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NIST Lab Director Tackles Cybersecurity, Cloud Computing

Cita Furlani explains the nuts-and-bolts work of defining key government IT standards and the job of working with federal agencies on adoption and implementation.

The National Institute of Standards and Technology's IT Laboratory plays a key role in government cybersecurity, setting standards that federal agencies are required to follow. InformationWeek discussed NIST's role, including the fine line between setting standards and setting policy, with Cita Furlani, director of NIST's IT Lab.

InformationWeek: How would you describe NIST's cybersecurity role, and how NIST influences what federal CIOs and IT professionals implement?

Furlani: We have the mandate from Congress under the Federal Information Systems Management Act that we develop standards, and once they become a Federal Information Processing Standard, agencies have the requirement of actually using the standards. Mostly we limit our FIPS development to very core technologies. The encryption modules and the Personal Identity Verification standards are the most recent, the most visible at least. Most of the rest of what we do is really considered guidelines; it's not mandated.

InformationWeek: How do you work with the federal IT crowd? They must say, 'How do we actually implement this stuff?' Do you get peppered with a lot of questions?

Furlani: Oh yes. We have a large outreach effort. The staff is out with these research activities, they're out with CIO Council. We publish everything first as a draft publication for public comment from government agencies as well as anybody else. Sometimes some of that is put out for a second draft when you get enough comments back. When we are publishing FIPS, we make available every public comment and every response to a public comment.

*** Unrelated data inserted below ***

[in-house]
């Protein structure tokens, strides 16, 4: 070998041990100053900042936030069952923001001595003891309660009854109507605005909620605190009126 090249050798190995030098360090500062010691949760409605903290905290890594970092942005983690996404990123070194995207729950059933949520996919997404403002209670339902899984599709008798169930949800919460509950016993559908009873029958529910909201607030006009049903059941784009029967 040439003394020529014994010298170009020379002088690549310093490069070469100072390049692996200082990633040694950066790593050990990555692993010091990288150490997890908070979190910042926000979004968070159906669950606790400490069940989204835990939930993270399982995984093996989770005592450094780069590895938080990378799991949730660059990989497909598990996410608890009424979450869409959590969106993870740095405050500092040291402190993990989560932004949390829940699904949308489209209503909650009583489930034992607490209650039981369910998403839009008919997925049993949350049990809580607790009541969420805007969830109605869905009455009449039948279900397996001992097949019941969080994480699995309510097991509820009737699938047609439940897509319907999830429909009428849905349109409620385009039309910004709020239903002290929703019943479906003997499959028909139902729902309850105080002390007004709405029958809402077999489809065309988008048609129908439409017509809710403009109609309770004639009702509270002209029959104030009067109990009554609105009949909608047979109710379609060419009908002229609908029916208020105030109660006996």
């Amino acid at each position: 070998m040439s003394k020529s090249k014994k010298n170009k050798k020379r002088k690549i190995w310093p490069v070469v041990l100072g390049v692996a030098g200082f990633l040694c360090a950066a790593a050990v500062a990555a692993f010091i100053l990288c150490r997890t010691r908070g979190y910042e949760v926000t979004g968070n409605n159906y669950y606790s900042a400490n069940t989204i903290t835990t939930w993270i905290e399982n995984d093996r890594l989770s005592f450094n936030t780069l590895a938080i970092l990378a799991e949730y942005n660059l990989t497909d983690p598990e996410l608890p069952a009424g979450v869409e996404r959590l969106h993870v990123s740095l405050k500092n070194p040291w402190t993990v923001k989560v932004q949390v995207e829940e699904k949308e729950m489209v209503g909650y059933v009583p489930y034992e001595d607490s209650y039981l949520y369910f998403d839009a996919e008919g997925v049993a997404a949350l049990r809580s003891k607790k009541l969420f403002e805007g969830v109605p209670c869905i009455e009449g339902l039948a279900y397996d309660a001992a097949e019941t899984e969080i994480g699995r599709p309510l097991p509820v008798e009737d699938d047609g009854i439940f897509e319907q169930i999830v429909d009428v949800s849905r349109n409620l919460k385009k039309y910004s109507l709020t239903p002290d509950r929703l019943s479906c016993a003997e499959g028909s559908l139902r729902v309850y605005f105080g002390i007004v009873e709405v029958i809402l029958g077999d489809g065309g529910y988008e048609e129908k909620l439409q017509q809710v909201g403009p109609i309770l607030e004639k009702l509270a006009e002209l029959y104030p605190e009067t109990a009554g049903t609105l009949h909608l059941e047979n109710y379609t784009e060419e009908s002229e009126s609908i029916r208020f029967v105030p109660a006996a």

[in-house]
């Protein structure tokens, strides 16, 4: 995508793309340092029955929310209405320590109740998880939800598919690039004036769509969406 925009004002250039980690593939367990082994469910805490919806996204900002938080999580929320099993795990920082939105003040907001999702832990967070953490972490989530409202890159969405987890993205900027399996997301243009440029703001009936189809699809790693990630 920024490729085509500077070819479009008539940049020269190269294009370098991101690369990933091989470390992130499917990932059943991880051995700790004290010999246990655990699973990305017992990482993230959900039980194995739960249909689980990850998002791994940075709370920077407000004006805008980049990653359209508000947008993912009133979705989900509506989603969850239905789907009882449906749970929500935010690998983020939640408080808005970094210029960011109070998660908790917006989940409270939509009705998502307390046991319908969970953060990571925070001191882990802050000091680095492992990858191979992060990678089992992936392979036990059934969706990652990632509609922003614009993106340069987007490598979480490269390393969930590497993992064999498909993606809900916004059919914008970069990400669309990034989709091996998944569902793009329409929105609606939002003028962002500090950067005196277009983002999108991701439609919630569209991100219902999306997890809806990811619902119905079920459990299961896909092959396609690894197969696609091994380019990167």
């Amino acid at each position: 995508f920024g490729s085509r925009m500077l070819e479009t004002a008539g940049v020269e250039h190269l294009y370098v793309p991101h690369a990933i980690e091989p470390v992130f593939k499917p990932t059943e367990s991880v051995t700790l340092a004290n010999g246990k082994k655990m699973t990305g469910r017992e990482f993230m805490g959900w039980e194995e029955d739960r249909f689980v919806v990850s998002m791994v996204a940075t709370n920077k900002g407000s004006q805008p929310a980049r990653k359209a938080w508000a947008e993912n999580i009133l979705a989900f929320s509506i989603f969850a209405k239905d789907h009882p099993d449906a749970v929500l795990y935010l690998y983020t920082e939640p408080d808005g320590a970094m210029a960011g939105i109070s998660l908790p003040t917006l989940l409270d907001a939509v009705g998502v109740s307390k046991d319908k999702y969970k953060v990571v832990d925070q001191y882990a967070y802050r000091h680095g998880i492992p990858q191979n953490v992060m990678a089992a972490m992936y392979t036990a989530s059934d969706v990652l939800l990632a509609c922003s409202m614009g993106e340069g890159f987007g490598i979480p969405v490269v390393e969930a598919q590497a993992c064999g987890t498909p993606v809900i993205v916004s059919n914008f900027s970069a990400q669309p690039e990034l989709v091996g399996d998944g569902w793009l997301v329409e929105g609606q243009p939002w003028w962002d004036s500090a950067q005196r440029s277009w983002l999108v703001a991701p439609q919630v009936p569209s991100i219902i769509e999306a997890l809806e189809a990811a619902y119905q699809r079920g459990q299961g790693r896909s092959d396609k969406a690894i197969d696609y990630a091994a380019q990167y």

InformationWeek: When a FIPS document goes out, after the FIPS 140-2 encryption standard got released, for example, a slew of vendors say, 'Our USB key is encrypted to 140-2 compliance.'

Furlani: We have a certification program in place under our sister laboratory, the Technology and Services Laboratory, the National Voluntary and Accredited Laboratory Program. There are accredited labs that certify whether a particular piece of software meets the crypto requirements, and then those are published on our Web site.

InformationWeek: What about recommended actions? You've recently put out a final document called Special Document 800-53 for recommended security controls for federal information systems, for example.

Furlani: The way 800-53 is designed, you need to understand what level of risk you are taking before you understand what level of controls you're going to implement. It's like locking your house. You can lock everything down with double locks and everything else if there's something in some room you really want to protect, but typically because you want to go in and out more easily, you don't protect your house at the level you could. What we've tried to do is give system managers that trade-off for understanding what mechanisms to use. If you've got a low risk system, you can choose from among this set, if you've got a high risk system, you can chose among an additional set.

InformationWeek: Why is 800-53 an important publication?

Furlani: Primarily because it's so needed to understand why you're making these decisions. Another incredibly important part is that we do not have a mandate for the intelligence community, but they are engaged and helped define what the goals are, as well as the Department of Defense. So really for the first time, we have a baseline set of controls across the entire federal sweep of agencies, by voluntarily agreeing what those should be.

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